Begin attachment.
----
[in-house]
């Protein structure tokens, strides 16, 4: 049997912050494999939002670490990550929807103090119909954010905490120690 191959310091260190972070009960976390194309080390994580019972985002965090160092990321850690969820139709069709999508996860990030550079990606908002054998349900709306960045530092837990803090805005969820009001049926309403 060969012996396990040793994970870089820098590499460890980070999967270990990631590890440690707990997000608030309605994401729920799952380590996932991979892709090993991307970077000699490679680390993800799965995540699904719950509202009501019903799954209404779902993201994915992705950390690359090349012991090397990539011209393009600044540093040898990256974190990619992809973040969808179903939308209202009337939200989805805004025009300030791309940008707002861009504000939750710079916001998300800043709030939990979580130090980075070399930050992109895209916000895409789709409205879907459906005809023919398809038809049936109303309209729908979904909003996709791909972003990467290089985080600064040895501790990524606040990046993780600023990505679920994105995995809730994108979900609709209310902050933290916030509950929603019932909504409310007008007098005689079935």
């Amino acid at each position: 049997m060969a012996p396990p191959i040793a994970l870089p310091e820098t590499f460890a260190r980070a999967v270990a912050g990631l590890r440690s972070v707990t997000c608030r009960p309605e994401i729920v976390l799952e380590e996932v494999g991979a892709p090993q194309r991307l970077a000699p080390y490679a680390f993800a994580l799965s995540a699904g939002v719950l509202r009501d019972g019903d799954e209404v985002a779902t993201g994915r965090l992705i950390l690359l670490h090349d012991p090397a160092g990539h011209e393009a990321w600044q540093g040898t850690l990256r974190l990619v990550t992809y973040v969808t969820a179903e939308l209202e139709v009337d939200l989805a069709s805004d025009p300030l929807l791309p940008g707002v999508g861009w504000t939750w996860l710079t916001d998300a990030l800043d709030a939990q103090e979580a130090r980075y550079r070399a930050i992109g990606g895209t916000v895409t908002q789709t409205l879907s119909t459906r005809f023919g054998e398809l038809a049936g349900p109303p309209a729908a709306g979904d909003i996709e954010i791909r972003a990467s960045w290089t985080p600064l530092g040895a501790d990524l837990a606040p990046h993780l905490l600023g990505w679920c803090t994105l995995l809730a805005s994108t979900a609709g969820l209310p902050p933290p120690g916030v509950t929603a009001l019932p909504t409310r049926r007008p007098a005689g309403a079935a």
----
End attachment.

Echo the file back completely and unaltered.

[in-house]
């Protein structure tokens, strides 16, 4: 049997912050494999939002670490990550929807103090119909954010905490120690 191959310091260190972070009960976390194309080390994580019972985002965090160092990321850690969820139709069709999508996860990030550079990606908002054998349900709306960045530092837990803090805005969820009001049926309403 060969012996396990040793994970870089820098590499460890980070999967270990990631590890440690707990997000608030309605994401729920799952380590996932991979892709090993991307970077000699490679680390993800799965995540699904719950509202009501019903799954209404779902993201994915992705950390690359090349012991090397990539011209393009600044540093040898990256974190990619992809973040969808179903939308209202009337939200989805805004025009300030791309940008707002861009504000939750710079916001998300800043709030939990979580130090980075070399930050992109895209916000895409789709409205879907459906005809023919398809038809049936109303309209729908979904909003996709791909972003990467290089985080600064040895501790990524606040990046993780600023990505679920994105995995809730994108979900609709209310902050933290916030509950929603019932909504409310007008007098005689079935």
């Amino acid at each position: 049997m060969a012996p396990p191959i040793a994970l870089p310091e820098t590499f460890a260190r980070a999967v270990a912050g990631l590890r440690s972070v707990t997000c608030r009960p309605e994401i729920v976390l799952e380590e996932v494999g991979a892709p090993q194309r991307l970077a000699p080390y490679a680390f993800a994580l799965s995540a699904g939002v719950l509202r009501d019972g019903d799954e209404v985002a779902t993201g994915r965090l992705i950390l690359l670490h090349d012991p090397a160092g990539h011209e393009a990321w600044q540093g040898t850690l990256r974190l990619v990550t992809y973040v969808t969820a179903e939308l209202e139709v009337d939200l989805a069709s805004d025009p300030l929807l791309p940008g707002v999508g861009w504000t939750w996860l710079t916001d998300a990030l800043d709030a939990q103090e979580a130090r980075y550079r070399a930050i992109g990606g895209t916000v895409t908002q789709t409205l879907s119909t459906r005809f023919g054998e398809l038809a049936g349900p109303p309209a729908a709306g979904d909003i996709e954010i791909r972003a990467s960045w290089t985080p600064l530092g040895a501790d990524l837990a606040p990046h993780l905490l600023g990505w679920c803090t994105l995995l809730a805005s994108t979900a609709g969820l209310p902050p933290p120690g916030v509950t929603a009001l019932p909504t409310r049926r007008p007098a005689g309403a079935a």